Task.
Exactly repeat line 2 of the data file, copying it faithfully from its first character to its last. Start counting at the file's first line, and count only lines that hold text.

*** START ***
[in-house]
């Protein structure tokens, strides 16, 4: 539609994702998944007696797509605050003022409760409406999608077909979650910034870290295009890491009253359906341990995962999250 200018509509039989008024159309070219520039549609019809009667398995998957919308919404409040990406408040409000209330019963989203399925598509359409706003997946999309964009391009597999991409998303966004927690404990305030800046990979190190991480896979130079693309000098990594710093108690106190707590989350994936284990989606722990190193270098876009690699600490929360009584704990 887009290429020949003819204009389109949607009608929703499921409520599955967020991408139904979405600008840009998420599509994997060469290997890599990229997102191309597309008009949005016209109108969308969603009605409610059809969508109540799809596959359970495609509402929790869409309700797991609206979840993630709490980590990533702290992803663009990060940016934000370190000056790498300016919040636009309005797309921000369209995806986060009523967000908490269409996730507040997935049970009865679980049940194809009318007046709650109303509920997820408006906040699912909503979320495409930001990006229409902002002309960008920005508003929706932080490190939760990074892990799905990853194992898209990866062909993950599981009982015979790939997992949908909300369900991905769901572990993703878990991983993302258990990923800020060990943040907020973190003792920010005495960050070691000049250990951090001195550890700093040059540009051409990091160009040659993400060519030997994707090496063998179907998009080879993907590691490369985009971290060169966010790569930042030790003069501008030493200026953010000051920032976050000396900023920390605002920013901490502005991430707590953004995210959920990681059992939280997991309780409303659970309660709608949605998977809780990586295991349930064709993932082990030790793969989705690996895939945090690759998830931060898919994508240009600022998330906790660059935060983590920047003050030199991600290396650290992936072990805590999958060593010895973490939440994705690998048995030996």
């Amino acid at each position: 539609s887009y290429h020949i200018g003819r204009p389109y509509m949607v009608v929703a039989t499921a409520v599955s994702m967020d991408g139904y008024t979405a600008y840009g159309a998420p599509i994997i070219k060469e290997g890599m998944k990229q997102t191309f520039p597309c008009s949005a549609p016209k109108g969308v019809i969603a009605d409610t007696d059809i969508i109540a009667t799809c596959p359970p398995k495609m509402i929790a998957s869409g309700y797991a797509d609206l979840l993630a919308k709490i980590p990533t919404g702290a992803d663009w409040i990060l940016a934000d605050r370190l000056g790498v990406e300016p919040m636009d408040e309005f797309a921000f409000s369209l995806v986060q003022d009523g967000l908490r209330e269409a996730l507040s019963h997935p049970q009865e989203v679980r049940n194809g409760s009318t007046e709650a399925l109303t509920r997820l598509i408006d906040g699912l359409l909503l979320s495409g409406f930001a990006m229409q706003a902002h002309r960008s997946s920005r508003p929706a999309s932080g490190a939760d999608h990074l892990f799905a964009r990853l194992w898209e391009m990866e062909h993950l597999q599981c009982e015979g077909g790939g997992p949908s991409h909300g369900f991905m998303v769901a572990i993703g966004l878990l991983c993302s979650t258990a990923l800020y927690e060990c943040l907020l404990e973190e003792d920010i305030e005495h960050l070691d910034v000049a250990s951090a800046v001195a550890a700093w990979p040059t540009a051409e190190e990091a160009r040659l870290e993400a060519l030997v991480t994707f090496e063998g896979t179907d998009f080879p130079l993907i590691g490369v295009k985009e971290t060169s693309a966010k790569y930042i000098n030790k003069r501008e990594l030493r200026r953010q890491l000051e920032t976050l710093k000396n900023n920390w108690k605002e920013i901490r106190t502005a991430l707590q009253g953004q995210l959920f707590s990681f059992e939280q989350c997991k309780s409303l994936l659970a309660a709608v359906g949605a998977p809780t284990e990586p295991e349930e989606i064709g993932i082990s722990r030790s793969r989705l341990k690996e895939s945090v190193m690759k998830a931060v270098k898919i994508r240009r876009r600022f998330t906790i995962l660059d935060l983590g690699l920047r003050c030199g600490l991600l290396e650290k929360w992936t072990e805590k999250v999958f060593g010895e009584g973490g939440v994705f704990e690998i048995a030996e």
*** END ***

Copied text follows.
């Protein structure tokens, strides 16, 4: 539609994702998944007696797509605050003022409760409406999608077909979650910034870290295009890491009253359906341990995962999250 200018509509039989008024159309070219520039549609019809009667398995998957919308919404409040990406408040409000209330019963989203399925598509359409706003997946999309964009391009597999991409998303966004927690404990305030800046990979190190991480896979130079693309000098990594710093108690106190707590989350994936284990989606722990190193270098876009690699600490929360009584704990 887009290429020949003819204009389109949607009608929703499921409520599955967020991408139904979405600008840009998420599509994997060469290997890599990229997102191309597309008009949005016209109108969308969603009605409610059809969508109540799809596959359970495609509402929790869409309700797991609206979840993630709490980590990533702290992803663009990060940016934000370190000056790498300016919040636009309005797309921000369209995806986060009523967000908490269409996730507040997935049970009865679980049940194809009318007046709650109303509920997820408006906040699912909503979320495409930001990006229409902002002309960008920005508003929706932080490190939760990074892990799905990853194992898209990866062909993950599981009982015979790939997992949908909300369900991905769901572990993703878990991983993302258990990923800020060990943040907020973190003792920010005495960050070691000049250990951090001195550890700093040059540009051409990091160009040659993400060519030997994707090496063998179907998009080879993907590691490369985009971290060169966010790569930042030790003069501008030493200026953010000051920032976050000396900023920390605002920013901490502005991430707590953004995210959920990681059992939280997991309780409303659970309660709608949605998977809780990586295991349930064709993932082990030790793969989705690996895939945090690759998830931060898919994508240009600022998330906790660059935060983590920047003050030199991600290396650290992936072990805590999958060593010895973490939440994705690998048995030996």